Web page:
If you want to rank well on Google following the helpful content update, your content should be written to help humans achieve a specific goal rather than simply attracting users from search engines. Content should provide value to the user instead of merely summarizing what other people have already written on other websites.
Successful ranking can be accomplished by bringing a unique perspective to the topic you're covering and offering original insights not found anywhere else. For example, if you are writing content on a widely covered topic like “performance marketing,” you would want to include first-party insights on your experience with performance marketing successes, such as case studies or data from campaigns you’ve managed.
Your content should be as comprehensive and informative as possible and cover all potential questions a user may have regarding a topic. Including on-page elements like a Frequently Asked Question section or a table of contents will help ensure that your content fully satisfies user intent. Your content shouldn’t leave users feeling like they need to search again to find additional information.
Finally, to avoid having your content designated as “search engine content,” you should only be writing about relevant and helpful topics for your existing audience, not simply because the topic is trending. On top of that, if you’re writing about topic areas without any expertise on the subject simply because you thought it might get search traffic, Google will likely devalue your content moving forward.
Google’s helpful content update will introduce a new site-wide signal to assess and award search result rankings. This machine-learning algorithm will automatically identify what Google deems as content “with little value” or content that is “not particularly helpful to those doing searches.”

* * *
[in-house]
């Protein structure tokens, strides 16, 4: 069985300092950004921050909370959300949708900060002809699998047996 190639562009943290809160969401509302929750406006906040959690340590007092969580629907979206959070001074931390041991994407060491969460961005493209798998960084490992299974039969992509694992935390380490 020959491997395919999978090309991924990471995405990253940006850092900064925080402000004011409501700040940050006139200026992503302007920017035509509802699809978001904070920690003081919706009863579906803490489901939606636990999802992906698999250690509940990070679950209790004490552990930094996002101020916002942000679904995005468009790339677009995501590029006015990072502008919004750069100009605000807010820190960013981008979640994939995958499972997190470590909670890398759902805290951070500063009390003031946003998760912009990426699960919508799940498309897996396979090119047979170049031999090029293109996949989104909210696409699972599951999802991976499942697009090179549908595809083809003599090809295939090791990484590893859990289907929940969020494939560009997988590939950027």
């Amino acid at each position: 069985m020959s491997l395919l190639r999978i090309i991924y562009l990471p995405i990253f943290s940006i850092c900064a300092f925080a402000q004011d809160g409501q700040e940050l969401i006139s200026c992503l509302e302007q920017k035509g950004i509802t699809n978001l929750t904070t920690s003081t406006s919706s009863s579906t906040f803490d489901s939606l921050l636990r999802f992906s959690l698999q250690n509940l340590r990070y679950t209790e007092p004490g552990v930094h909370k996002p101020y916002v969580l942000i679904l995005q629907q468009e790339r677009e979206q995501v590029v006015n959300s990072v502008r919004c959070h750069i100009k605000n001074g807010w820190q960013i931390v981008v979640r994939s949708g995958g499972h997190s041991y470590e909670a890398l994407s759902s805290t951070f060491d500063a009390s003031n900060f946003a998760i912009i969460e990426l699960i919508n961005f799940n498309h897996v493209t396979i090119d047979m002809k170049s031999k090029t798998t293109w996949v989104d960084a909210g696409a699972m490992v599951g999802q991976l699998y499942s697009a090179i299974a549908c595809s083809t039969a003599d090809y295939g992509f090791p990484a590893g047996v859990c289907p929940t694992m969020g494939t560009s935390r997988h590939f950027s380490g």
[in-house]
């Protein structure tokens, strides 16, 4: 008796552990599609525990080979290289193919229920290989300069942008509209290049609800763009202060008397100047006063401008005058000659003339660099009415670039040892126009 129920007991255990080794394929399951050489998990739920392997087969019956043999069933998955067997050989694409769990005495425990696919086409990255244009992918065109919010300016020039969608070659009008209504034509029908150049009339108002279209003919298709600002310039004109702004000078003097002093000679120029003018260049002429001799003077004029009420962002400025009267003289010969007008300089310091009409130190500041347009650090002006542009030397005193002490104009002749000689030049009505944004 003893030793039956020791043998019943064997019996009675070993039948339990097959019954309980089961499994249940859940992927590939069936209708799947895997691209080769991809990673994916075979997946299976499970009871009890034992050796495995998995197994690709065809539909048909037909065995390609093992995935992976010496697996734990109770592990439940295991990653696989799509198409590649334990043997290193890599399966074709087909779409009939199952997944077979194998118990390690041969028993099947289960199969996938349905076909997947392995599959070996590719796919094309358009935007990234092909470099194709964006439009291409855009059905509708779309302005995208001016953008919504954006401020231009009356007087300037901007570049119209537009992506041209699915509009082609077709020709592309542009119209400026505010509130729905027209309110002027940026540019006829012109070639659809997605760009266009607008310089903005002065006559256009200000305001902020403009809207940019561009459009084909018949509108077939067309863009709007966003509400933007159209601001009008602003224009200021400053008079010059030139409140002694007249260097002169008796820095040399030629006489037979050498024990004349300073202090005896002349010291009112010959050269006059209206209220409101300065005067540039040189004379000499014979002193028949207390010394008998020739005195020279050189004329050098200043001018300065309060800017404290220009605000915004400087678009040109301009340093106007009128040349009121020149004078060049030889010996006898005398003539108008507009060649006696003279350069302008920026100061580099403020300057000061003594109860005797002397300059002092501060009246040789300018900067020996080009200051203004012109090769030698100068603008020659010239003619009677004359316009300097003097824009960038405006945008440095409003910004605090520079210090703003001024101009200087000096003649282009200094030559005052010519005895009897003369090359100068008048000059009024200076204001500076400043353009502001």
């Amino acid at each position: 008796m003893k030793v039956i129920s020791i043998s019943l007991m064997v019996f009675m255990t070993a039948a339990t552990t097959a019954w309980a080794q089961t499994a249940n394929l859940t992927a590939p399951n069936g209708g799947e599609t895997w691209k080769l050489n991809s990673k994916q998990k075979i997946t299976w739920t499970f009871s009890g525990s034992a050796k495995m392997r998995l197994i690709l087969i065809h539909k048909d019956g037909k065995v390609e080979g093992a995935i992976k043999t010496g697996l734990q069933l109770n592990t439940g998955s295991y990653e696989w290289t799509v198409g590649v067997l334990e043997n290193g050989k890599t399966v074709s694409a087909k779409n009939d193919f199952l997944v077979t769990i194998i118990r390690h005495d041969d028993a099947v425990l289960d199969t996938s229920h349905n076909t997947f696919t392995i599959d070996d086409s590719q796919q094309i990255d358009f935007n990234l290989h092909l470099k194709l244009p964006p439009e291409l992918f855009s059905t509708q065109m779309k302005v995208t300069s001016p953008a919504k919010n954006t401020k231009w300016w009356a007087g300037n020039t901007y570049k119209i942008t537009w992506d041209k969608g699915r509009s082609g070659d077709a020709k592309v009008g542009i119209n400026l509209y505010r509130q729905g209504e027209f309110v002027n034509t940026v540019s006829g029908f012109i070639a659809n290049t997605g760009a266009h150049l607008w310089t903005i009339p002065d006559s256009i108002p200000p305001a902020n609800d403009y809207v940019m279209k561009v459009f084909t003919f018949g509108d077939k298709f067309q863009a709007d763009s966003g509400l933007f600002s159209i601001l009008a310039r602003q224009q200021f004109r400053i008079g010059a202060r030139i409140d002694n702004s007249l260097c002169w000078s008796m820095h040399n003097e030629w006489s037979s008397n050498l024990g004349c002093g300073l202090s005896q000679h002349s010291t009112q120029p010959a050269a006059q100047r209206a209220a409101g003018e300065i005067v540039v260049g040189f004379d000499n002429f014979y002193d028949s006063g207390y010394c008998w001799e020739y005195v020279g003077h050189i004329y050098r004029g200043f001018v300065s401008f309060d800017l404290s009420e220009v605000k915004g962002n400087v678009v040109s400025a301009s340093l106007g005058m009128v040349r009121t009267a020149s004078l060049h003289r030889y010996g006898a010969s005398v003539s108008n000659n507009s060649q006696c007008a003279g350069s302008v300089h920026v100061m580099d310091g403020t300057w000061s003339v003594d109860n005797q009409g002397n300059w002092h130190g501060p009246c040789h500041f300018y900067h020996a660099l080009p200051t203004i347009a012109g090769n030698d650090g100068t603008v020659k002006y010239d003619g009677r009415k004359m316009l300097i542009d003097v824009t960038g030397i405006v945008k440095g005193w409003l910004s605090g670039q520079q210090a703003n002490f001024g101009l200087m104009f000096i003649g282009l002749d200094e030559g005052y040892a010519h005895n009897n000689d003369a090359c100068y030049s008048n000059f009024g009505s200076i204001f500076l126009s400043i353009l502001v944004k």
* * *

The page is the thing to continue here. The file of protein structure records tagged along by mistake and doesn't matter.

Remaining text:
As this update will assess entire sites vs. individual pieces of content, having unhelpful content anywhere on your website will, unfortunately, cause good content to perform worse in search results. Because of this, Google advises removing any unhelpful content from your site.
If you’ve followed Google’s best practices for content creation, you may not have cause for worry. However, if you’ve relied on churning out repetitive, low-quality search engine content, this update will likely significantly negatively impact your rankings. Unfortunately, Google has advised that sites affected by this update could take months to recover.
To mitigate the potential effects of this update on their websites, marketers will want to perform a comprehensive content audit of their website, carefully considering any content that might be deemed low-value in the eyes of Google. Since this update will roll out over the coming months, marketers will want to assess and remove poor content from their websites as soon as possible.
Google’s helpful content update will significantly affect the search engine optimization landscape, and marketers should expect a major shakeup on the search results page over the next few weeks.
Those concerned about how their websites may be impacted should be proactive as possible. Steps to take should include keeping a close eye on analytics, benchmarking performance before the full algorithm rollout and auditing all published content.
Marketers should ensure that all content they create ultimately provides the best possible value to users, not search engines. By following this simple guideline, your content will inevitably find its way to the top of Google.
Mike Ulanski is a Performance Marketing Manager at thunder::tech, where he's responsible for driving a variety of paid & organic efforts. When not online, he enjoys adventuring with his dog & listening to live music.